IanKelley - 9:48 pm on Apr 2, 2011 (gmt 0)
Without getting into the argument about whether there should be government intervention where Google is concerned and just looking at MS' points:
- Using technical measures to stop Microsoft's search engine Bing from indexing content on Google-owned YouTube.
- Blocking Microsoft Smartphones from operating properly with YouTube.
I call BS. This will turn out to be an implementation error on MS' part... wouldn't surprise me if it was intentional in order to create the problem.
Making things technically difficult for competitors is something MS is famous for, they have a long history of abuse where that is concerned. For the most part other tech companies don't stoop that low. As far as I know Google has never even been accused of it.
- Controlling access to online copies of out-of-copyright books.
Translation: offering books online which, being out of copyright, anyone else can offer online as well. Huh?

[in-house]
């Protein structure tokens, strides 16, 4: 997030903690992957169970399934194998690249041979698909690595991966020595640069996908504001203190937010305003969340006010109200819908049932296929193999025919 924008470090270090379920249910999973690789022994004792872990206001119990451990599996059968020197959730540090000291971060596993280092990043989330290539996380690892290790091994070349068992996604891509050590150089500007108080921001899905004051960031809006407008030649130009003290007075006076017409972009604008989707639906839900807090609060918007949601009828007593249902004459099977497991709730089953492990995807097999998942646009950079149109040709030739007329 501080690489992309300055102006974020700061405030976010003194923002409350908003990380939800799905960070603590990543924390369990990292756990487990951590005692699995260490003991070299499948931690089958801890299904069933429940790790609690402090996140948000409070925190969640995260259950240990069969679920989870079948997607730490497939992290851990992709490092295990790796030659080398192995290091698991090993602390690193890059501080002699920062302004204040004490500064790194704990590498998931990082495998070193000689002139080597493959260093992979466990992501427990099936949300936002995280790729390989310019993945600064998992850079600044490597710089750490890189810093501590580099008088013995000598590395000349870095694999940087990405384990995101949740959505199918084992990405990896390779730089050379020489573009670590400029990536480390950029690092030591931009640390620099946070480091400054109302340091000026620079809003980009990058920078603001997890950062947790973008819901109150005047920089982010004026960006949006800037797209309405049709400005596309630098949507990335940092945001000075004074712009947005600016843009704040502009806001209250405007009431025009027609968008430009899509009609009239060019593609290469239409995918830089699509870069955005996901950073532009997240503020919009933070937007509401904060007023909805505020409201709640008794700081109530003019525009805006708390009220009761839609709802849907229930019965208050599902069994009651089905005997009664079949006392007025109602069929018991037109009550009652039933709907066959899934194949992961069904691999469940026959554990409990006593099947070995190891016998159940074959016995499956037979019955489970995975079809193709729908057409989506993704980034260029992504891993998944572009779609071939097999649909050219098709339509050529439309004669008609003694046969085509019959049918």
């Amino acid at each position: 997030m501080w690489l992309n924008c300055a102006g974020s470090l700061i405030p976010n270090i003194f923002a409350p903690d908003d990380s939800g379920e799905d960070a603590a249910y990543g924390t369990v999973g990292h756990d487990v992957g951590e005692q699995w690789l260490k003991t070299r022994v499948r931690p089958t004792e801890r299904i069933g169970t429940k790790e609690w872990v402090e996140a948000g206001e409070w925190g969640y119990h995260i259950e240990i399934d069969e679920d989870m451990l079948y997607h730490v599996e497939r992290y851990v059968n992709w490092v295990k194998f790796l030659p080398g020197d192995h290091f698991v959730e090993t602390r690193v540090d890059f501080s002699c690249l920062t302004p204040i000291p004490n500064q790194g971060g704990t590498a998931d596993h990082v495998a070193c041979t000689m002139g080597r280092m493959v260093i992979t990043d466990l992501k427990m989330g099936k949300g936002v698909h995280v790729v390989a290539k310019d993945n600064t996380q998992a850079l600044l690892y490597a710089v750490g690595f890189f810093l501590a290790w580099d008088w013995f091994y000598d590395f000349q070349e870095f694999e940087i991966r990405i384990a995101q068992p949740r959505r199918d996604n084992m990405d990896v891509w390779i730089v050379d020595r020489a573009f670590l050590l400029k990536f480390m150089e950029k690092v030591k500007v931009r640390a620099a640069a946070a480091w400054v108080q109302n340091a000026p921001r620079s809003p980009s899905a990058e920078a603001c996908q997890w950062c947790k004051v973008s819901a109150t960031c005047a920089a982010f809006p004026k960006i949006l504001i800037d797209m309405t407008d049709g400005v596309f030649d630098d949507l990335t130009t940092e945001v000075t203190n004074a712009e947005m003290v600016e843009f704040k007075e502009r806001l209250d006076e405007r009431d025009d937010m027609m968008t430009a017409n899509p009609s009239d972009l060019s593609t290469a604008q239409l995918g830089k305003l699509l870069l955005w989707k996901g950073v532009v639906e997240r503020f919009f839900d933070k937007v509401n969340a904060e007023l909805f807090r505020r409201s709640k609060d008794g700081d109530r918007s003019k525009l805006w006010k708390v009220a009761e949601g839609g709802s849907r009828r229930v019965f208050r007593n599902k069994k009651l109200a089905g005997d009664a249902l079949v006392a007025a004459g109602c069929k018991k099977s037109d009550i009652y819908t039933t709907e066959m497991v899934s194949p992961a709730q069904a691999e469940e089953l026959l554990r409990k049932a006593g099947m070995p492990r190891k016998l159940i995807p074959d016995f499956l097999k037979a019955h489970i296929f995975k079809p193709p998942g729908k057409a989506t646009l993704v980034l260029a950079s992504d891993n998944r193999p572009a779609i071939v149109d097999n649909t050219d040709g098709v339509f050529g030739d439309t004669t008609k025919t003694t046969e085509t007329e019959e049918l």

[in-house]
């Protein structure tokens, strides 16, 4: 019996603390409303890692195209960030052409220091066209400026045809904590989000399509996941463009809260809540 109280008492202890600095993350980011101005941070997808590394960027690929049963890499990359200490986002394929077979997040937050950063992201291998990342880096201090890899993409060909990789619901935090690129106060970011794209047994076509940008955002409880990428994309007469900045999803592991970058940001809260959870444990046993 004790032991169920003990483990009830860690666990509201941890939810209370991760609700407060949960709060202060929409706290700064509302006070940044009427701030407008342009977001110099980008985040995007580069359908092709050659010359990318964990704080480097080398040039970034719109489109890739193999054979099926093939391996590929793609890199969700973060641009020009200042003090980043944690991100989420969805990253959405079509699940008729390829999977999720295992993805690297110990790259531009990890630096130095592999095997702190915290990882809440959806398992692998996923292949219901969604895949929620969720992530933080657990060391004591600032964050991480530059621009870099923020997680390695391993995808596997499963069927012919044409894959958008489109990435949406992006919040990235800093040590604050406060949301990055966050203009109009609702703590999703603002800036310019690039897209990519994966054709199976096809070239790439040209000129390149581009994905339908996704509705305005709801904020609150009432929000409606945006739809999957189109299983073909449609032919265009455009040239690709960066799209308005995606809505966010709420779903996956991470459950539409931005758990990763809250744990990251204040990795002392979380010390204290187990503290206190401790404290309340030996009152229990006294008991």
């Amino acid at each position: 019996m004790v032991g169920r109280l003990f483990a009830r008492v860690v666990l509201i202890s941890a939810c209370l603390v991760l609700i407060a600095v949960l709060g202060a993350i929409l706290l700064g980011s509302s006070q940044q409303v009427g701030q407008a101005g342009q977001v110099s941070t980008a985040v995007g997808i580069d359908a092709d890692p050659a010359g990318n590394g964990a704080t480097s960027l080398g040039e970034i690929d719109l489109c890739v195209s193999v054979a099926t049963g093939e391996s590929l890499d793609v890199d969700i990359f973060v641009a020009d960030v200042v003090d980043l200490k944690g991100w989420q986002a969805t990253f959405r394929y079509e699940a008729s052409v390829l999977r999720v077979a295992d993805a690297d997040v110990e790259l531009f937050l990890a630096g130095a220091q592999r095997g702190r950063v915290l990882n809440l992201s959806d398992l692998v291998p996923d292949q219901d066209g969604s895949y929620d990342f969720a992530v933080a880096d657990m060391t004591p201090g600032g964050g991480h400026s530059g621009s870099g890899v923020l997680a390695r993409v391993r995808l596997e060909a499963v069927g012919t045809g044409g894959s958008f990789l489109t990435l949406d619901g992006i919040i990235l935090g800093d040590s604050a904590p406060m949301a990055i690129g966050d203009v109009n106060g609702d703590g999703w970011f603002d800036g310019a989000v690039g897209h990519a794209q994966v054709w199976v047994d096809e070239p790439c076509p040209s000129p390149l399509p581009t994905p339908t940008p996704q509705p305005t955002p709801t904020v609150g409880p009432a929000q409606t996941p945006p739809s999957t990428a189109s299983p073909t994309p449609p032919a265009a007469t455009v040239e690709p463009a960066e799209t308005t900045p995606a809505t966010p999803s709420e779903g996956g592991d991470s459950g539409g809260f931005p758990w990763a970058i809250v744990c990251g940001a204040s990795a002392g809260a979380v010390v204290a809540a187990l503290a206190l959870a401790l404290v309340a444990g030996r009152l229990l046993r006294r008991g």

- Limiting the ability of businesses to reclaim "their own information" generated through Google advertising campaigns for use elsewhere.
Contrived... Google provides businesses with more information about their campaigns than most and they don't even suggest that business don't run their own metrics. Reclaim? As if the data can only exist in one place? Or is the implication that Google is sneaking into people's servers at night and stealing their access logs? :-)
- Compelling leading websites to only use Google search boxes on their pages.
Very silly. Bing makes the same kinds of deals. The websites in question are free to sign a deal with Bing (or whoever) instead of Google if they want.
Does Bing consider potential regulators in Europe to be fools? I guess that's not unreasonable considering how internet regulation has been going the last few years.